I didn't listen to much N.W.A. until high school, and by that time I was well on my way to success with track and field and cross country. I didn't drink, and I didn't smoke anything. The worst drug I knew in high school that I would seek out on weekends existed at the 7-11, and that was either the sugar rush of a Slurpee, or if I was really in need of something with kick, I'd grab a Jolt Cola. I had good grades, I contributed to my sports teams, and my friends and I would ride around in their cars. I did do a lot of hanging out with a kid named Mike, and took me further into the world of N.W.A. By the early-to-mid 1990s, however, N.W.A. was starting to become a classic, and my main devotion of music became Deee-Lite and my quest for more and more techno with bits of Kurt Cobain and Nirvana right when "Smells Like Teen Spirit" hit the Detroit airwaves in 1991. Kurt didn't matter quite as much to me until college, but I do remember the announcement on Channel One of Cobain's suicide in class. I was a junior.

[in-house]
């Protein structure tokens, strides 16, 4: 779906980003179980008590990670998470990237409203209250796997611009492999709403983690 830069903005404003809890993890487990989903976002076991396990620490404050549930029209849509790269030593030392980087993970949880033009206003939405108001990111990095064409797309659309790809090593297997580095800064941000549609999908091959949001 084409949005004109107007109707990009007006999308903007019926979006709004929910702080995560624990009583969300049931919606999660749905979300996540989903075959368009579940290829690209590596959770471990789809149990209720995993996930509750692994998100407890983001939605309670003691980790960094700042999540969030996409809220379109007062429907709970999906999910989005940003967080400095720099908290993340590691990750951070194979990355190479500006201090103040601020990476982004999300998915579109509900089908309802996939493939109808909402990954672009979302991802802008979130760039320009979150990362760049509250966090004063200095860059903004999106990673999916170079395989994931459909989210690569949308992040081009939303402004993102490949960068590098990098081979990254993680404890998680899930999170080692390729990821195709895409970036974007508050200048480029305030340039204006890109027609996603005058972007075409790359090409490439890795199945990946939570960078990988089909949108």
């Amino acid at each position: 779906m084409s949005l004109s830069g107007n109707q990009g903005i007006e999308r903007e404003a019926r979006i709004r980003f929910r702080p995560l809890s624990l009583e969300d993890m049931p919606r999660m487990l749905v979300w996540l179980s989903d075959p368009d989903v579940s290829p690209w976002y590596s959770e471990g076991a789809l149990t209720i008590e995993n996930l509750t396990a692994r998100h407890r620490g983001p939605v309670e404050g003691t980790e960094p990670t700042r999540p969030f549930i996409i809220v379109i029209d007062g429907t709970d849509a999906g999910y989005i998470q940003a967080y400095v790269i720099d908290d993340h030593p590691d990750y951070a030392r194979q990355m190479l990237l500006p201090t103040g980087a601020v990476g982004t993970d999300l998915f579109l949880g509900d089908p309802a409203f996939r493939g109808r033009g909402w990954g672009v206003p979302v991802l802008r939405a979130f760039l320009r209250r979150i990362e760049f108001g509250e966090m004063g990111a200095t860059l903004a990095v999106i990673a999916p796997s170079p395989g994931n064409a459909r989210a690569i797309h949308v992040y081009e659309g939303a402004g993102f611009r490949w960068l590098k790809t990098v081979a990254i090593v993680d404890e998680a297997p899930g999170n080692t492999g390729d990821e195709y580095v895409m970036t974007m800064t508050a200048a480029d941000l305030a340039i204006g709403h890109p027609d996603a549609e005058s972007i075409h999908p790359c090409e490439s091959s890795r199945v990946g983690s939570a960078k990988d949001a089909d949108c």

You got a fast car . . .
I want a ticket to anywhere
Maybe we make a deal.
Maybe together we can get somewhere . . .
Tracy Chapman's "Fast Car" meant a lot to me in 1988. My parents, after a long battle of dad's alcoholism throughout the 1980s, finally parted ways after a handful of rather frightening violent nights around 1986-1987. My dad went off the deep end, and he had to get himself together . . . "clean up or die," as his doctor explained to him. 1988 was a terrible year of awkward feelings, pain, and keeping to myself. I stayed a lot in the mid-1980s at my other grandparents' (mom's side) house because my dad was pretty damn dangerous to be around through his darkest years of suffering. When I needed help to cope, there was Tracy, telling me about a fast car that could possibly take me the fuck out of this motherfucking hell and at least to somewhere else.
Also, New Edition was cool and a fresh change of pace, but I really enjoyed Bel Biv Devoe's "Poison" around the late 1980s. By that time, girls were poison not because they were stupid. I wanted them, but I had no idea how to go about telling one that I liked her, let alone the concept of a real girl. Yet, "that girl is pooooiisssooooon" was a careful reminder not to get too deep with any of them unless my ass could cash a check.